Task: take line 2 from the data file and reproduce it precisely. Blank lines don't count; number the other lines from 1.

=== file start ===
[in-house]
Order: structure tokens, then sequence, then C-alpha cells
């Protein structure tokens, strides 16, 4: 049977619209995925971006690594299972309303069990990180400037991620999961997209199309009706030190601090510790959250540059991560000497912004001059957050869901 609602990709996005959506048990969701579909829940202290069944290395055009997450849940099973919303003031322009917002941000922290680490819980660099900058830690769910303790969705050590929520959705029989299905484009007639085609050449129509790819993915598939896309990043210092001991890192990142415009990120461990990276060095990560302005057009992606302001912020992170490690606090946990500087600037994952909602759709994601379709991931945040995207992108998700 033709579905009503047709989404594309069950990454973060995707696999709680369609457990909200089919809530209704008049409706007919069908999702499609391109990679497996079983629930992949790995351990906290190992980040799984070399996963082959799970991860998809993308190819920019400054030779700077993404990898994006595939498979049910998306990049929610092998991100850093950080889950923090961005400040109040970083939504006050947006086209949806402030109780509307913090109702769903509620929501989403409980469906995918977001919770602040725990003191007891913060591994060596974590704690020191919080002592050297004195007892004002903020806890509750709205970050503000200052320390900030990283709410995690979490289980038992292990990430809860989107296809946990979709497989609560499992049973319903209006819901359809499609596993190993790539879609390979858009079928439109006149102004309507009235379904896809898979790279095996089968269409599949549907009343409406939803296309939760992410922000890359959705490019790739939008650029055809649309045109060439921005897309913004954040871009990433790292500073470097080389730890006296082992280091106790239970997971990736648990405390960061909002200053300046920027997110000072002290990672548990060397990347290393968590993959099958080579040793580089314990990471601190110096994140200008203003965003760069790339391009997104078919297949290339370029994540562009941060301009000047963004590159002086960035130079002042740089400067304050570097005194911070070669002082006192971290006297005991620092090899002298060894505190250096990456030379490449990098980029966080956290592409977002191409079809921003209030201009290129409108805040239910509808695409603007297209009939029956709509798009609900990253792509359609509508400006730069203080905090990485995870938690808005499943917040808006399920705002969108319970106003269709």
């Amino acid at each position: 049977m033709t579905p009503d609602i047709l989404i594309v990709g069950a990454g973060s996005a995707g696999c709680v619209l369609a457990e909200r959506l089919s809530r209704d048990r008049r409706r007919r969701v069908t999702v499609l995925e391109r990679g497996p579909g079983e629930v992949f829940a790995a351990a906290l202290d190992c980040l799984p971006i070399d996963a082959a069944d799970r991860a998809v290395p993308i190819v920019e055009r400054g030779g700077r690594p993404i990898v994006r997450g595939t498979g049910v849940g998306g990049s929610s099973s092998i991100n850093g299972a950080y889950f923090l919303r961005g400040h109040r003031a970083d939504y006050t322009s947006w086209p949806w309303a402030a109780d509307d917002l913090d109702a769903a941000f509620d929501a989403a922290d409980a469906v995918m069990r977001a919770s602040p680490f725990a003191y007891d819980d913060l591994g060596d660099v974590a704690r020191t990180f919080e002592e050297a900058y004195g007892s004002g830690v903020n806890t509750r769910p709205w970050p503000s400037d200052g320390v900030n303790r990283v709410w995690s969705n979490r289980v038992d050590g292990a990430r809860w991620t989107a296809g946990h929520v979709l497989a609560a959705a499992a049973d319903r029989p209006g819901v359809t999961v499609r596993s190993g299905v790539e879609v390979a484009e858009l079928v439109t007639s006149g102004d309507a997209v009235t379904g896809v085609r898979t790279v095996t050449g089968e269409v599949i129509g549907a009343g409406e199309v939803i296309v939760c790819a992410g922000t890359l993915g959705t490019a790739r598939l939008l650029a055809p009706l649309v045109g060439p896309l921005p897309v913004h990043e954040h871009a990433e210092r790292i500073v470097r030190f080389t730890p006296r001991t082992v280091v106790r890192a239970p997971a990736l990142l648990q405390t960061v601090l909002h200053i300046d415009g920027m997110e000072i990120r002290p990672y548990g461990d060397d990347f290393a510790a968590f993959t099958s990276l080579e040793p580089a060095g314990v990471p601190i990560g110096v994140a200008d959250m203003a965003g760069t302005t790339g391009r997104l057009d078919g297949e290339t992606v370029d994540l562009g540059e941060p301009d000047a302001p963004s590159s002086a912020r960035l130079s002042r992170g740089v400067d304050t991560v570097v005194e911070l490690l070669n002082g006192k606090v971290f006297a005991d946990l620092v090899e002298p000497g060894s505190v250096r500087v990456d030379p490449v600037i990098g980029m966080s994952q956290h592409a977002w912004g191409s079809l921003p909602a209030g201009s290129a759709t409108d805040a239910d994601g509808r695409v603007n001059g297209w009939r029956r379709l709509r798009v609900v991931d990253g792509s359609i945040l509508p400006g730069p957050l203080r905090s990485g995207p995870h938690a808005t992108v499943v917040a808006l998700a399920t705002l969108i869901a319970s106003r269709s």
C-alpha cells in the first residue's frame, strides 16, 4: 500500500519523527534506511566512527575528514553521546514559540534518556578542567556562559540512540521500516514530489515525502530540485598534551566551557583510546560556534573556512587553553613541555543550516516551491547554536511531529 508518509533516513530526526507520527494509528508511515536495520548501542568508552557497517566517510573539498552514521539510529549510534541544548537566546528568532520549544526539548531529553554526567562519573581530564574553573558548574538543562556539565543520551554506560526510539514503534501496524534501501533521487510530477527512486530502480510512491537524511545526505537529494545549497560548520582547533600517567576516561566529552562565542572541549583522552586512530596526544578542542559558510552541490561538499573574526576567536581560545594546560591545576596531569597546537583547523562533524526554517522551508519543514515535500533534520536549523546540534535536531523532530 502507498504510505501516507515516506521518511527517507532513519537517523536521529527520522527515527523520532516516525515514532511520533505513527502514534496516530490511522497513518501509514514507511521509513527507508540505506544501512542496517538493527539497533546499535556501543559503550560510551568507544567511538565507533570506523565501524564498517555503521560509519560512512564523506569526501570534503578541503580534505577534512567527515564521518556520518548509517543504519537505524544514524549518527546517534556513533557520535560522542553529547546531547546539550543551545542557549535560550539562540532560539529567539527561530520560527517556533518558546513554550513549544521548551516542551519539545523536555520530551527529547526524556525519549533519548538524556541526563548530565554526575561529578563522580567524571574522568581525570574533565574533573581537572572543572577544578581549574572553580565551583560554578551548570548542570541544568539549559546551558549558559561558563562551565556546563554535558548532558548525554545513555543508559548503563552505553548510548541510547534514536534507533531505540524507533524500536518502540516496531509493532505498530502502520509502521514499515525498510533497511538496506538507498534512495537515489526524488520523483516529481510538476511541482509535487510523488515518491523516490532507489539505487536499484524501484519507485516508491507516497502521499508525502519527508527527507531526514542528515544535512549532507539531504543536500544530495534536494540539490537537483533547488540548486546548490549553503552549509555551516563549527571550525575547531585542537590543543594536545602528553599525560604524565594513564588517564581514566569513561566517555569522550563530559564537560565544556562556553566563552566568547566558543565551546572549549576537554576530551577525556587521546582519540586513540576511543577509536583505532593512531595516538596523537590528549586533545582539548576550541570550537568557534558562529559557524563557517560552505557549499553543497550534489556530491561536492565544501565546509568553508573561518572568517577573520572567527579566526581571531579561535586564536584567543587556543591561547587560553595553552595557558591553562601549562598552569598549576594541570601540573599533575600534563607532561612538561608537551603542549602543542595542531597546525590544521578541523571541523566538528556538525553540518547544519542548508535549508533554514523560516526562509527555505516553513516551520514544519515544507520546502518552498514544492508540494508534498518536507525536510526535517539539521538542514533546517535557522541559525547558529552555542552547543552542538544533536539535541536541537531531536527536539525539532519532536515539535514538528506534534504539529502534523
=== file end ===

Order: structure tokens, then sequence, then C-alpha cells